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Sun Grant project explores adding cellulose fibers to asphalt

Maryam Mihandoust loads samples into the Hamburg wheel tracker
Doctoral student Maryam Mihandoust loads asphalt samples into the Hamburg wheel tracker, which allows researchers to study the effect of traffic loads and moisture on rutting and moisture-induced damage potential of asphalt mixes. Assistant professor Rouzbeh Ghabchi of the Department of Civil and Environmental Engineering, is using this device to evaluate the use of cellulose fibers as a modifier to enhance the mechanical properties of asphalt mixes.

Using a renewable, sustainable ingredient in asphalt pavement will benefit the transportation industry as well as the agricultural and forestry sectors.

That’s the idea behind a Sun Grant research project to determine whether cellulose fibers, harvested from agricultural residue and forest byproducts, can be integrated into asphalt pavement mixtures.

“This research shows the high potential of using cellulose fibers as a modifier to enhance the mechanical properties of asphalt,” said South Dakota State University assistant professor Rouzbeh Ghabchi, who led the proof-of-concept study. His research in SDSU’s Department of Civil and Environmental Engineering seeks to improve the durability of South Dakota roads.

Asphalt binder, a thick, sticky substance produced as part of crude oil processing, holds the aggregates—the sand, gravel and crushed rock—in the asphalt mixture together. Replacing a portion of the petroleum-based binder with cellulose can improve the performance of asphalt pavement, said Ghabchi, who oversees the asphalt and concrete laboratories.

Graduate student Marco Paulo Pereira Castro, who completed his master’s degree in May, also worked on the project, which was supported by a one-year grant from the North Central Regional Sun Grant Center.

“Cellulose is one of the structural elements available in agricultural materials,” Ghabchi explained. “Cellulose nanofibers are cost-effective to produce and come from a renewable, sustainable source.”

More than 80% of South Dakota’s state highways are paved using asphalt, according to the 2016-17 S.D. Department of Transportation Fact Book. “The asphalt industry has a significant scale,” Ghabchi said. “If we can engineer and produce a paving material that reduces material production and maintenance costs by as low as 1%, this will result in a substantial amount of savings for taxpayers.”

Stephen Gent, director of the North Central Regional Sun Grant Center, said, “One of our key research and development areas is transforming the resources we have in our farms and rangelands into value-added products that will build our agricultural and natural resource economy.”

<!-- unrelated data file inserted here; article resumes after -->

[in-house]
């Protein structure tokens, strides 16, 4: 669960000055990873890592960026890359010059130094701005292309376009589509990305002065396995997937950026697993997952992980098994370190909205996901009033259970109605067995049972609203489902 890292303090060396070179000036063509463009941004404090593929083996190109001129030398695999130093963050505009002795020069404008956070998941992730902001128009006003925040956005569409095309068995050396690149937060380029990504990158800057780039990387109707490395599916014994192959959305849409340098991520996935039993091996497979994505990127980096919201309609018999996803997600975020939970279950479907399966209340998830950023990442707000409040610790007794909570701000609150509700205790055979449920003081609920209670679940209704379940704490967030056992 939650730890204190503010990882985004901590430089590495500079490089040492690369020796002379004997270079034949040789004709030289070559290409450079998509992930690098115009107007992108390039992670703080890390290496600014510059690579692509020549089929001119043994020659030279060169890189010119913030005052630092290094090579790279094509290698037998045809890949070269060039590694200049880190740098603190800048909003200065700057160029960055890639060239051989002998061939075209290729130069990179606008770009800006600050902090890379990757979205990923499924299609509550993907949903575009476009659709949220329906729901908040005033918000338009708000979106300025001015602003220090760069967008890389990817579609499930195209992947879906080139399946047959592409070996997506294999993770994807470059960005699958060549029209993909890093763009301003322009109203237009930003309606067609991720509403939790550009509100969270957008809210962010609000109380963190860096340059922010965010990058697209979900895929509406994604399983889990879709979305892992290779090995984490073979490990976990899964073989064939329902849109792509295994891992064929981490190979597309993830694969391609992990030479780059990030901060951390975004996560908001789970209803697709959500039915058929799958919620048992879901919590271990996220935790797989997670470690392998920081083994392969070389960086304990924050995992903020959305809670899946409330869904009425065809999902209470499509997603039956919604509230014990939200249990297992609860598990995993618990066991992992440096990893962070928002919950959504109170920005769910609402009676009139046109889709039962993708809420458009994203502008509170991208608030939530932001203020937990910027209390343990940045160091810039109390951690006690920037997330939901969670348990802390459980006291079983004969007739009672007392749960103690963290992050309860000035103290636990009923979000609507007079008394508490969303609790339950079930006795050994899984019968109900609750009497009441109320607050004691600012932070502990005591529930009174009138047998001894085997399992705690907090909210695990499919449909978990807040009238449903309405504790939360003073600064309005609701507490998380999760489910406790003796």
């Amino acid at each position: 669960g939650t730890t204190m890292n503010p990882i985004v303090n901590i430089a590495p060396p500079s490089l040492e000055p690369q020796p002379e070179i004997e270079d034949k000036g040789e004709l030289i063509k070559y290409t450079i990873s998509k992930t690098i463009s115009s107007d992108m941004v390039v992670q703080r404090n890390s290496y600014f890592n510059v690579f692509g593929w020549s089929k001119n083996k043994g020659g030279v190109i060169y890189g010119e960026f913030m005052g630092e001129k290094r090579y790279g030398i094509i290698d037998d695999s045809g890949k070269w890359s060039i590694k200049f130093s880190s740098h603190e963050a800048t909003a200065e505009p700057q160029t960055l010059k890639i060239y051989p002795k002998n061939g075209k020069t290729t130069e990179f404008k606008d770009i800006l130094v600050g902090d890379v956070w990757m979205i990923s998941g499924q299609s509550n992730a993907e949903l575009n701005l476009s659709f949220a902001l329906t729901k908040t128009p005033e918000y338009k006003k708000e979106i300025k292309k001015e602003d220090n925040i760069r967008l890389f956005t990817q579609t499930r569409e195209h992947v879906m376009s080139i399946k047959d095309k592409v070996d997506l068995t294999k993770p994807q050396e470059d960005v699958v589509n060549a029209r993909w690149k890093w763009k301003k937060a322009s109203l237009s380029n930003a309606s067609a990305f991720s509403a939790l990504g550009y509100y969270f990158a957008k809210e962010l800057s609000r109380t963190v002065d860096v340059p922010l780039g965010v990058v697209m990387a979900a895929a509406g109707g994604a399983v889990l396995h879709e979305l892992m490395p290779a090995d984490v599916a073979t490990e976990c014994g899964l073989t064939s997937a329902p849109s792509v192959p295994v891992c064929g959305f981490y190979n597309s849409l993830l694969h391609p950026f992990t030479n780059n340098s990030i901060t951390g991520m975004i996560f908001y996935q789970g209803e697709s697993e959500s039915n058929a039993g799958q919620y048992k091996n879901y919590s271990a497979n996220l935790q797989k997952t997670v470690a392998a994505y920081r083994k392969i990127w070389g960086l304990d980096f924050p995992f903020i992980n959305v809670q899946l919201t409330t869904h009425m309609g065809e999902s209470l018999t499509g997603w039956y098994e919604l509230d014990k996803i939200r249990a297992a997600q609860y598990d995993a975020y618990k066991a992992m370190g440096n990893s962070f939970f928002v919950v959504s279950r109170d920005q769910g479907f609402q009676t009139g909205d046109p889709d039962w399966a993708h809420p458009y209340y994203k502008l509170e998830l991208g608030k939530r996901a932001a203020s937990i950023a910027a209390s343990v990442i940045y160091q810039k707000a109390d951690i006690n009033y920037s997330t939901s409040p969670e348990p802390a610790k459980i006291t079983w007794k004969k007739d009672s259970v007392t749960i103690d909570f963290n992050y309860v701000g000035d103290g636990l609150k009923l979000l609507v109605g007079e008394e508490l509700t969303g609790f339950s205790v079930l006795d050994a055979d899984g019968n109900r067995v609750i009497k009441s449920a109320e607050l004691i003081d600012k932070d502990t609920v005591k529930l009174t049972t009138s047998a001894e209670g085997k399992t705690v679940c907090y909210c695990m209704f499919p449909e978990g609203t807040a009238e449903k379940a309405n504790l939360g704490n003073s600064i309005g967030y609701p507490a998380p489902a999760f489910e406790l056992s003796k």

Fabricating cellulose fibers
“We started with cellulose acetate and used a procedure called electrospinning to make the cellulose nanofibers,” Ghabchi explained. This portion of the project was done in collaboration with assistant mechanical engineering professor Anamika Prasad, whose research group incorporates cellulose nanofibers into structural engineering materials and biomaterials for medical applications. Mechanical engineering doctoral student Ruhit Sinha also assisted with the cellulose fiber fabrication.

To produce the fibers, the cellulose is dissolved in a solution, which is pumped through a syringe at a particular feeding rate. High voltage is applied to create an electrical field that draws the solution from the syringe tip. The solution dries as it emerges from the tip into aligned nanofibers that are deposited on a collector plate.

The researchers tested various amounts of cellulose in different solvents to get the right type of cellulose nanofibers to use in the asphalt binder. “We were able to produce cellulose nanofibers that gave us a consistent material in terms of quality and structural strength,” Ghabchi said.

Testing adhesion, performance
The researchers then modified asphalt binders with different levels of cellulose nanofibers and tested the formulations with different aggregates. “If it is not a good glue, it is not useful,” he explained. The asphalt mixture must be flexible yet strong enough to resist cracking.

One of the tests involved subjecting the asphalt mixes to freeze-thaw cycle and conditioning them in water to test their susceptibility to moisture. “Freeze-thaw, rain and snow can result in the asphalt binder stripping from the aggregates—then we get potholes,” Ghabchi said.

Finally, the researchers tested the performance of the asphalt. Ghabchi leveraged Sun Grant and Mountain Plains Consortium funding to acquire a wheel tracking device that simulates rutting and moisture-induced damage on the highway. “This test shows how well the asphalt material resists rutting and moisture-induced damage,” he said.

“We were able to compare and rank mixes with various amounts of cellulose nanofibers and different types of asphalt binders and to see the effect of the fibers on mechanical properties of asphalt mixes,” he explained. In addition, the researchers tested the asphalt specimens to failure to determine their fatigue performance.

Although further testing will be necessary, Ghabchi said the small-scale study showed that “plant-based additives are a promising technology for developing sustainable highway construction materials.”